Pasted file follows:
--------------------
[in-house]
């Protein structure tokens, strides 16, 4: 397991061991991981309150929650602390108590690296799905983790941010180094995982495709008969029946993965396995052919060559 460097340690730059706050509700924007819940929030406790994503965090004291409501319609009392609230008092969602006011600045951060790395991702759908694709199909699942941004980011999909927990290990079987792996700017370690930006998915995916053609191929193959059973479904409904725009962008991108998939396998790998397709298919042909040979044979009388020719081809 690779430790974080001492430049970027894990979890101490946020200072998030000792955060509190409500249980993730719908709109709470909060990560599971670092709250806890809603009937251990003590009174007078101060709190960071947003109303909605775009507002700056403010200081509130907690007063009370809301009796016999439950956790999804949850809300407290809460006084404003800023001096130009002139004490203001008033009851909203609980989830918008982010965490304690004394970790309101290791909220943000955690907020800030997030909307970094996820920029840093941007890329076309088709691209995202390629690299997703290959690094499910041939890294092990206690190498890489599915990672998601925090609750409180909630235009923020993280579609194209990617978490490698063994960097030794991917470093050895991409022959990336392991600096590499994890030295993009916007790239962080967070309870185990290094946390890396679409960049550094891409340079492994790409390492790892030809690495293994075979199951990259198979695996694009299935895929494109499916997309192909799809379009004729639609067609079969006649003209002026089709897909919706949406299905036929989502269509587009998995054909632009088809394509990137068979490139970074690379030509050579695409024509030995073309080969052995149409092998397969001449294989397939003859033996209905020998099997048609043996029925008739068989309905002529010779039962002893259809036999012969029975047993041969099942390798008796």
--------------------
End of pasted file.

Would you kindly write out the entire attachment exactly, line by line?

[in-house]
């Protein structure tokens, strides 16, 4: 397991061991991981309150929650602390108590690296799905983790941010180094995982495709008969029946993965396995052919060559 460097340690730059706050509700924007819940929030406790994503965090004291409501319609009392609230008092969602006011600045951060790395991702759908694709199909699942941004980011999909927990290990079987792996700017370690930006998915995916053609191929193959059973479904409904725009962008991108998939396998790998397709298919042909040979044979009388020719081809 690779430790974080001492430049970027894990979890101490946020200072998030000792955060509190409500249980993730719908709109709470909060990560599971670092709250806890809603009937251990003590009174007078101060709190960071947003109303909605775009507002700056403010200081509130907690007063009370809301009796016999439950956790999804949850809300407290809460006084404003800023001096130009002139004490203001008033009851909203609980989830918008982010965490304690004394970790309101290791909220943000955690907020800030997030909307970094996820920029840093941007890329076309088709691209995202390629690299997703290959690094499910041939890294092990206690190498890489599915990672998601925090609750409180909630235009923020993280579609194209990617978490490698063994960097030794991917470093050895991409022959990336392991600096590499994890030295993009916007790239962080967070309870185990290094946390890396679409960049550094891409340079492994790409390492790892030809690495293994075979199951990259198979695996694009299935895929494109499916997309192909799809379009004729639609067609079969006649003209002026089709897909919706949406299905036929989502269509587009998995054909632009088809394509990137068979490139970074690379030509050579695409024509030995073309080969052995149409092998397969001449294989397939003859033996209905020998099997048609043996029925008739068989309905002529010779039962002893259809036999012969029975047993041969099942390798008796």